We have moved on a bit since then. However, if a police officer tells me to do something, I do not attempt to question his request. After all, if enough of us become stroppy in these difficult times, that ‘request’ might become an order and the person delivering it might be a squaddie armed with an automatic rifle. So, my advice would be to proceed with caution about banging on about civil liberties at the moment. I’m sure that this won’t go down well with some Liberals; but when have I bothered about that?

    As someone, who spent eight years as a County Council member of the Lincolnshire
    Police Authority (R.I.P.), I can tell Mr Robertson that, if he were successful in his aim to become tge PCC for Essex, he won’t be a very person with the police force if he tries this on. In any case, I thought that it was official party policy to oppose the concept of PCCs and not to field candidates. That’s still my view and twice now I have gone into the polling booth and written on my ballot paper “Bring back PAs!”. If I am spared for the next time, I shall do the same again!

  • Julian Tisi 31st Mar '20 - 3:55pm

    I wouldn’t blame the police for this. The communication from Government has been confusing and unclear. In the Easter egg example, it appears just a handful of retailers were asked not to sell them by local Police – and the Government have, to be fair, since clarified that this was an incorrect interpretation of the law. And how exactly do you police “one trip to the shops for essential items”? I hardly think this is overreaching of police powers; surely it’s more the police trying best to interpret new and unclear rules.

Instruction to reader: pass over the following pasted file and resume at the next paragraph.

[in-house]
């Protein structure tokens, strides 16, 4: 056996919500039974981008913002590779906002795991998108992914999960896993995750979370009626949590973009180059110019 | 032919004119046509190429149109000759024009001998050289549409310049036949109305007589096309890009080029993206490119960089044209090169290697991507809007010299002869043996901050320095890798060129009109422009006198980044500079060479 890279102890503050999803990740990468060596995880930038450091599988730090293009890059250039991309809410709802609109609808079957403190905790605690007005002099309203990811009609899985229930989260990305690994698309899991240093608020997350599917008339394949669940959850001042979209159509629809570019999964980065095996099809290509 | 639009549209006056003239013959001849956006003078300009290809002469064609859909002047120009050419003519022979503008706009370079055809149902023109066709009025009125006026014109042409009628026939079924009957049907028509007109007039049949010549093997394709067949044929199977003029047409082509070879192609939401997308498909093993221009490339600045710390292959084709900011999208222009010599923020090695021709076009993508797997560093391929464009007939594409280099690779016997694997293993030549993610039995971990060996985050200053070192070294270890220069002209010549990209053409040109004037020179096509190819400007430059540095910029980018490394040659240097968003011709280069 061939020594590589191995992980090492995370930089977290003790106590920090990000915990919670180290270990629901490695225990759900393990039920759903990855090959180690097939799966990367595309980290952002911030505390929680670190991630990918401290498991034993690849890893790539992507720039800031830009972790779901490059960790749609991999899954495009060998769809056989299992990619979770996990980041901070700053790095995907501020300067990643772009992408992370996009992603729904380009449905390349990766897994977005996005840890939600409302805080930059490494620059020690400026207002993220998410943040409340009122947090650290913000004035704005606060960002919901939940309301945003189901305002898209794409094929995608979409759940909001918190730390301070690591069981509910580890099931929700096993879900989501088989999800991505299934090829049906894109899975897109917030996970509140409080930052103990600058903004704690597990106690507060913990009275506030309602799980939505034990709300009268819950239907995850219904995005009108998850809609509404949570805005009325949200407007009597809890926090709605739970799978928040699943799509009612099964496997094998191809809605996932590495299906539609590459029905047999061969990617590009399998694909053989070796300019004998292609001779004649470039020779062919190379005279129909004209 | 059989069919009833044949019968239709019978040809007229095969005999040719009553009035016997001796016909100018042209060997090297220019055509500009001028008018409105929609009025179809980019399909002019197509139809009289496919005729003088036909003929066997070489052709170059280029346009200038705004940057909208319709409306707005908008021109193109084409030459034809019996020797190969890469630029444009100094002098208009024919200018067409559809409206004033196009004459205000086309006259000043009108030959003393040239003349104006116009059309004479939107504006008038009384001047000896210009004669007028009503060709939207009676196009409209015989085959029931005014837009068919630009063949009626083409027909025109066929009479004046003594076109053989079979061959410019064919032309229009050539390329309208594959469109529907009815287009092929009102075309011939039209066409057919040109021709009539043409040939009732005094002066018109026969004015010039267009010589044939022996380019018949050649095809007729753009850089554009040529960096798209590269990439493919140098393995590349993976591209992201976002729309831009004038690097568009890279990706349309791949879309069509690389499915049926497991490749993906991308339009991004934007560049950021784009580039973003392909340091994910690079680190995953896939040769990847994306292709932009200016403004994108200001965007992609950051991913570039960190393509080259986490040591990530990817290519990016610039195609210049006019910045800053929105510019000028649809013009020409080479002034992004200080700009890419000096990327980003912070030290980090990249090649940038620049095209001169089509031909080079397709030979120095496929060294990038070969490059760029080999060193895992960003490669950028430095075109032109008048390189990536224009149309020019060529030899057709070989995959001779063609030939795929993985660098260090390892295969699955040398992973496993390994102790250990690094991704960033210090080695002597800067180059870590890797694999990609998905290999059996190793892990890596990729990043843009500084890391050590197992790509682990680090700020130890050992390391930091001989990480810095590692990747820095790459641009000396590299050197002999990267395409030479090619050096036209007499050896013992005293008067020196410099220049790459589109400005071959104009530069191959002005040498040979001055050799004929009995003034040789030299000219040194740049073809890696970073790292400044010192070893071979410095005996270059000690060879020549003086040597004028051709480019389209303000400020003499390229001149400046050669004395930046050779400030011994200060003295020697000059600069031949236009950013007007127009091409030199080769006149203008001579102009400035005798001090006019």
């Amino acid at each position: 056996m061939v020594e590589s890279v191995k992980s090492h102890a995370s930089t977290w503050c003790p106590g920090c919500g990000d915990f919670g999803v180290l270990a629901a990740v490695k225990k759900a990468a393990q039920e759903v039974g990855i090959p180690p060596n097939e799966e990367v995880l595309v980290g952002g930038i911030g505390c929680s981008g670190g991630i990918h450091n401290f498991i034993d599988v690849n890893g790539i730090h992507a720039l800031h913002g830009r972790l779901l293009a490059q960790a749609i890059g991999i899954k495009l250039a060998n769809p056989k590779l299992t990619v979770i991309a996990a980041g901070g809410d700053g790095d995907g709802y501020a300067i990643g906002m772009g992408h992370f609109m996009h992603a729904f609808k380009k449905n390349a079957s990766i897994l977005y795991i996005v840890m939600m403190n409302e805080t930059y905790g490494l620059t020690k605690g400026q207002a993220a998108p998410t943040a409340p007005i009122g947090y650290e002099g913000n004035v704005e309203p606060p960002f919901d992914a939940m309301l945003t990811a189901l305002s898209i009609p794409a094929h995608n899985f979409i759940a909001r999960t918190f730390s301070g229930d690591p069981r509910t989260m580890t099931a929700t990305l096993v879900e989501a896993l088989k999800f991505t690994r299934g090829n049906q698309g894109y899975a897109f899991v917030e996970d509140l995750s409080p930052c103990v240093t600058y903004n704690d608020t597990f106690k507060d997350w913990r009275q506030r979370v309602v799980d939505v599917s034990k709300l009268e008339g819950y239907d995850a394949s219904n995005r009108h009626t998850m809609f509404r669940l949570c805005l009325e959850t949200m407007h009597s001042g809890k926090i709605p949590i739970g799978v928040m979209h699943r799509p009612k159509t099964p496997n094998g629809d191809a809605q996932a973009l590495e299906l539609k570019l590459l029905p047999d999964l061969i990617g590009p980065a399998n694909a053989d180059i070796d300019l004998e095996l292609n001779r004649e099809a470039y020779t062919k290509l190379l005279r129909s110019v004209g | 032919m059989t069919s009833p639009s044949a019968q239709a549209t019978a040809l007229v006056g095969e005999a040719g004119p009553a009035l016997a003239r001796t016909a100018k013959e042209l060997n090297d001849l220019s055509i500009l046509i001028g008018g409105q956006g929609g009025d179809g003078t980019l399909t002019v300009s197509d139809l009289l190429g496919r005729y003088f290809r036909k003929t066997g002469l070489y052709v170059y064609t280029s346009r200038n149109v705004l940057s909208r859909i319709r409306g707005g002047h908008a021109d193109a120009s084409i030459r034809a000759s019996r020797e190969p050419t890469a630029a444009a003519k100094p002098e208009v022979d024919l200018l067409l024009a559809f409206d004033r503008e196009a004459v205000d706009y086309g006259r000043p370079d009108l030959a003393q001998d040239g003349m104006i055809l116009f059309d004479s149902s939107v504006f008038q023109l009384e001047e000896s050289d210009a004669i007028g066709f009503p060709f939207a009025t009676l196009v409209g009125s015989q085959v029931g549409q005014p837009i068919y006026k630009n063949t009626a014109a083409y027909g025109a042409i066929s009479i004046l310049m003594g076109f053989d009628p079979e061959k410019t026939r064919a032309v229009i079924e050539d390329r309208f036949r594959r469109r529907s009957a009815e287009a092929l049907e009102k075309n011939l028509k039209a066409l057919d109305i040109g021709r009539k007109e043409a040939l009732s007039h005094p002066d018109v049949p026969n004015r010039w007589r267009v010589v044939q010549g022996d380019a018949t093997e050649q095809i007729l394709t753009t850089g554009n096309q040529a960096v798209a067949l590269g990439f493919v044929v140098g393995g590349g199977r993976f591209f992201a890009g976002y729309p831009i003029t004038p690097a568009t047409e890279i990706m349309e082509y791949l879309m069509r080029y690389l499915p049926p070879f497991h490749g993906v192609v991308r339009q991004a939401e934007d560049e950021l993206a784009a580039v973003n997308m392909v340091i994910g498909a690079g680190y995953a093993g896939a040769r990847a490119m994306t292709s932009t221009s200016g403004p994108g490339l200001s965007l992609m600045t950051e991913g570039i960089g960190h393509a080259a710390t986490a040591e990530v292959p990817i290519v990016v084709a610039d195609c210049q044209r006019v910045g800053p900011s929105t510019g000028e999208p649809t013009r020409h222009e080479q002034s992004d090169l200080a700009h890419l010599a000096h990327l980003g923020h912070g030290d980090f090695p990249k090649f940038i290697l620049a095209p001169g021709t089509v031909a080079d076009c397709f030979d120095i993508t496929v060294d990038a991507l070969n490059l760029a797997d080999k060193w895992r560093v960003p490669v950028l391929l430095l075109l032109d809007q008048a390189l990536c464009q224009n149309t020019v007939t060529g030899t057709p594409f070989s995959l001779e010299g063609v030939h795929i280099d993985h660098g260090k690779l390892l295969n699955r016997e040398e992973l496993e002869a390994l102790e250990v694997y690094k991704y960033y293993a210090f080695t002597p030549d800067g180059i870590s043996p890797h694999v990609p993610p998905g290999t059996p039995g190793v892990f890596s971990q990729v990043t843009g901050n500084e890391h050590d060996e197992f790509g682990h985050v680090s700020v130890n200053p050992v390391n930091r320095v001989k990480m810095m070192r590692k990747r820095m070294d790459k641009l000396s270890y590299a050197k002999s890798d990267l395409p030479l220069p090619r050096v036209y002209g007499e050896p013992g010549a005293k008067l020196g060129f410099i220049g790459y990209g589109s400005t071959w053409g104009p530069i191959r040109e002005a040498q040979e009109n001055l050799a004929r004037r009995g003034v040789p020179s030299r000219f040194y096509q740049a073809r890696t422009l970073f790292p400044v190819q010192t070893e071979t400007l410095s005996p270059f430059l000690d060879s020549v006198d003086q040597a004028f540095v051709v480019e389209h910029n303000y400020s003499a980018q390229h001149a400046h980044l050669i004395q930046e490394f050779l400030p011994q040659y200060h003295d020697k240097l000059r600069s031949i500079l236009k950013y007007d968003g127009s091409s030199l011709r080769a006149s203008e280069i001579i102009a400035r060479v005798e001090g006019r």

• John Marriott 31st Mar '20 - 5:32pm

    I have to apologise again as my iPad is playing tricks on me again. “A very person” should have read “a very POPULAR person”.

    I notice that, since Derbyshire Police utilised a drone to warn dog walkers away from the Peak District, numbers are dramatically down. Job done!

  • Tony Greaves 31st Mar '20 - 5:55pm

    “We have moved on a bit since then. However, if a police officer tells me to do something, I do not attempt to question his request.” Well I do. And so should every other active citizen unless it is very obvious. In a democracy the people who enforce the law have a duty to tell people what it is they are enforcing.

    On the over-reaction of some foolish police, one of the worst examples is that of Derbyshire police flying kites (sorry, drones) and “shaming people on social media. This is not how police in a democracy are supposed to behave. But the fact it is Derbyshire Constabulary does not surprise me.

  • John Marriott 31st Mar '20 - 6:37pm

    @Tony Greaves
    Right, so the next time a police officer tells me to do something I ask why? If the Officer asks me why I’m querying their request , perhaps I should therefore reply; “ because that’s what Lord Greaves would do and he’s a REAL Liberal”. Me, I guess, by your standards, I’m just a obedient wimp! So was Pastor Niemöller, apparently, although he admitted his guilt later (“First they came for the socialists ……”). Oh to have your chutzpah!

  • Robert Hardware 1st Apr '20 - 7:52am

    While I’m in wholehearted agreement with you on the overall point, I want to point out that the police haven’t made decisions over what food is and isn’t necessary. The story about Easter eggs was misreported as it was environmental health officers, not police officers, who objected to them being sold. This was confirmed by Danny Shaw, the BBC Home Affairs correspondent: https://twitter.com/DannyShawBBC/status/1244940294526828545?s=20

  • I have printed out copies of the Regulations on restrictions on movement and the Government guidance on access to green spaces, so that I can show them to a police officer if challenged. That should not be necessary in England.

  • I very gently suggest that you don’t tell him, Pike !!!!